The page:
### The OBP/SLG regression puzzle -- Part II

A point of OBP seems to be worth 2+ times as much as a point of SLG, when you run a regression on team performance. But, when you look at the marginal effects on an average team, you get 1.7. Why the difference?

Last post, I suggested two reasons:

1. Different rates of increasing returns on OBP and SLG;

2. Different values of OBP and SLG depending on ratio of singles/walks/power.

My argument then was mostly about #1. But, now, I realize the answer is probably almost all #2. The evidence was there all along.

When Tango did the analysis that got him the 1.7 factor, he showed the OBP and SLG run equivalents for the various events. Here they are:

1B: actual 0.474, estimate 0.485

2B: actual 0.764, estimate 0.786

3B: actual 1.063, estimate 1.087

HR: actual 1.409, estimate 1.389

BB: actual 0.336, estimate 0.313

out: actual -.302, estimate -.286

("Actual" refers to the known, accepted values from other methods; "Estimate" refers to the approximation from the OBP/SLG method.)

The values are reasonably close, but not exact. The differences are:

1B: -0.014

2B: -0.022

3B: -0.025

HR: +0.020

BB: +0.023

out: -0.016

The discrepancies are actually pretty large. Why? And, why are there discrepancies at all?

Because: there just isn't a way to get an OBP/OPS linear relationship to be as accurate as one where you look at the underlying events.

It's like ... suppose I create two stats for money. "Bigness" (BGN) reflects whether the bill is $50 or higher. "One-ness" (ONE) reflects whether the value contains a "1" ($1, $10, $100). When I use those instead of the real values, I'm obviously losing accuracy, because I'm eliminating valuable information. (For one thing, a $1 and a $10 look exactly the same to those two stats.)

You can get equal points of BGN and ONE in different ways: For example, "$1 and $50", has the same effect on BGN/ONE as "$100 and $5." If you increase your stats with $100s and $5s, you're going to have more money than your BGN+ONE suggests. If you do it with $1s and $50s, you're going to have less than your BGN+ONE suggests.

It's the same for OBP and SLG. You can get a high OBP and SLG in two separate ways: walks, or hits. If you do it with walks, you're going to score more runs than your OBP/SLG suggests. If you do it with hits, you're going to score fewer runs (unless you hit more home runs than any other type of hit, which is unlikely).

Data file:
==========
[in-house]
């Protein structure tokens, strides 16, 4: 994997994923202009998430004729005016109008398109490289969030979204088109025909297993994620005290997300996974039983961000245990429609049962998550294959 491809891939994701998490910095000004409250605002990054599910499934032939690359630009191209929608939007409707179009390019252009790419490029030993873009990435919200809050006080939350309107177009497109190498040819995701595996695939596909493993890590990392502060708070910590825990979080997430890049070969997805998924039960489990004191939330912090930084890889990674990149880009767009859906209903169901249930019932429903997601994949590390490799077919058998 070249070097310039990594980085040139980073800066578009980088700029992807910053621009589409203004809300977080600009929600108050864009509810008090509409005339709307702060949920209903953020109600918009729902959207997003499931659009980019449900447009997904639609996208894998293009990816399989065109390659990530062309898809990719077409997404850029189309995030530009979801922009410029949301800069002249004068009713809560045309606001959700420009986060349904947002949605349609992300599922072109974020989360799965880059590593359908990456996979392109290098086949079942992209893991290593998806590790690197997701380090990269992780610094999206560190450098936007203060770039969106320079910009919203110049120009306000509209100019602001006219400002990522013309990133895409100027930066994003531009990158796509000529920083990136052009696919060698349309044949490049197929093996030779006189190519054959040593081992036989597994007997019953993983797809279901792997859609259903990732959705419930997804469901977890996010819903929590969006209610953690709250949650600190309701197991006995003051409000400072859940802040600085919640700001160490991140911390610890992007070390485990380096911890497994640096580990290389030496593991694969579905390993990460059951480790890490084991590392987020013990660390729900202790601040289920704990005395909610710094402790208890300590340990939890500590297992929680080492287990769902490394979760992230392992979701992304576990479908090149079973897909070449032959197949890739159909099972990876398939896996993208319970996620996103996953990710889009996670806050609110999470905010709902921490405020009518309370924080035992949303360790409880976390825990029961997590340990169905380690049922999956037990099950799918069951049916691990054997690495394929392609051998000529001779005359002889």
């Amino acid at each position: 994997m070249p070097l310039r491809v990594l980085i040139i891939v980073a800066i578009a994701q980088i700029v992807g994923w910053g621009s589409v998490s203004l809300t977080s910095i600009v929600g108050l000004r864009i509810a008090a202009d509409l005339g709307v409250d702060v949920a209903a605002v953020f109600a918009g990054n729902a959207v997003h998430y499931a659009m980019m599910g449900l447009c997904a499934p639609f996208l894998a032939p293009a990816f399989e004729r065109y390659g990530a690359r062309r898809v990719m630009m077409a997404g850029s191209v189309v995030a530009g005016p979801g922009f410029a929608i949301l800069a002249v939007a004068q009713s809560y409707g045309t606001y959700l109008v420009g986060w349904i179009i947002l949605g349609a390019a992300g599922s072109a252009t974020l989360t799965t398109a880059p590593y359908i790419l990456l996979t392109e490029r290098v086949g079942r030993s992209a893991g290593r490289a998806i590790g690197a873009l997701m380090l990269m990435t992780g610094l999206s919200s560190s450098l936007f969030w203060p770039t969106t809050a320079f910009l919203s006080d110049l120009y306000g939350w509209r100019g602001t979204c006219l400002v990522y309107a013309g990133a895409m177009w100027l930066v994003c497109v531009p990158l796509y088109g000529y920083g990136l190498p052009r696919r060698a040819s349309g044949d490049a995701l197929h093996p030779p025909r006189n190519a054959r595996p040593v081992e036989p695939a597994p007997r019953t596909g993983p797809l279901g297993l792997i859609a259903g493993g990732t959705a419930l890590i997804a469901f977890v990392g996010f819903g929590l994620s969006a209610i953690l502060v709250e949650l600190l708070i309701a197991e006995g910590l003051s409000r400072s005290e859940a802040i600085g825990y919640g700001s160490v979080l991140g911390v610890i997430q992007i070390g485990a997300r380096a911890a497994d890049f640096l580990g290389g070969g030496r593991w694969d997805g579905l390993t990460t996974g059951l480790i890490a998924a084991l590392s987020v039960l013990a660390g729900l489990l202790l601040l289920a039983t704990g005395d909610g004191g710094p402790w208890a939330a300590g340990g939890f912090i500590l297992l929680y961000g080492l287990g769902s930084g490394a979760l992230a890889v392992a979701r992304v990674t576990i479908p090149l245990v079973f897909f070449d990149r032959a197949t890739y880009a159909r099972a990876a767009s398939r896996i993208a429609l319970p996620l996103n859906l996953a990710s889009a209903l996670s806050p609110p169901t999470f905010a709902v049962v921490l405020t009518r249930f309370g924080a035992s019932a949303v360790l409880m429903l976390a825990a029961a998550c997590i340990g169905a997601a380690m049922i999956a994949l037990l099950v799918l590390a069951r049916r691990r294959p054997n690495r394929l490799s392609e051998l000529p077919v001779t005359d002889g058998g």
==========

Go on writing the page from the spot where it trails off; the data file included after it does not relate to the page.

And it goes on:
Now, that wouldn't be a problem, if all teams had the same walk/hit tendencies. In that case, the regression would just smooth everything out, and the discrepancies would all cancel.

Suppose it's true that teams don't have different tendencies. Then, the 1.7 holds everywhere, and a team's success is linear on (OBP*1.7 + SLG). That means if you have two teams, one of which is the league average .333 and .430 (for a 1.7-weighted total of .996), but the other team is (say) .350 and .401 (for the same .996), you'd expect the two teams to have the same BB/hit ratio.

That doesn't seem right, does it? It seems like the .350/.401 team should be hitting more singles and fewer home runs. I mean, not necessarily ... I guess you could come up with a scenario where it hits .200 with lots of walks and power. But that seems unlikely. It seems like the higher the contribution of slugging percentage, the more hits relative to walks.

And, yes, that's how it is. I ran a regression to predict the walk ratio (BB/(BB+H)) from 1.7-weighted OPS, and SLG. The results:

Walk ratio = (0.9295*weighted OPS) - (1.5234*SLG) - 0.267

See? The higher the SLG, the fewer the walks. Therefore, high-SLG teams will underperform their regression estimate, and high-OBP teams will overperform.

And that's why, when you look at all teams, the regression "notices" that OBP teams are underestimated relative to SLG teams. And so, it moves the OBP coefficient higher, and the SLG coefficient lower.

And that's the answer to why the ratio is higher than the 1.7 we'd otherwise expect.

Labels: baseball, OPS, regression, SLG

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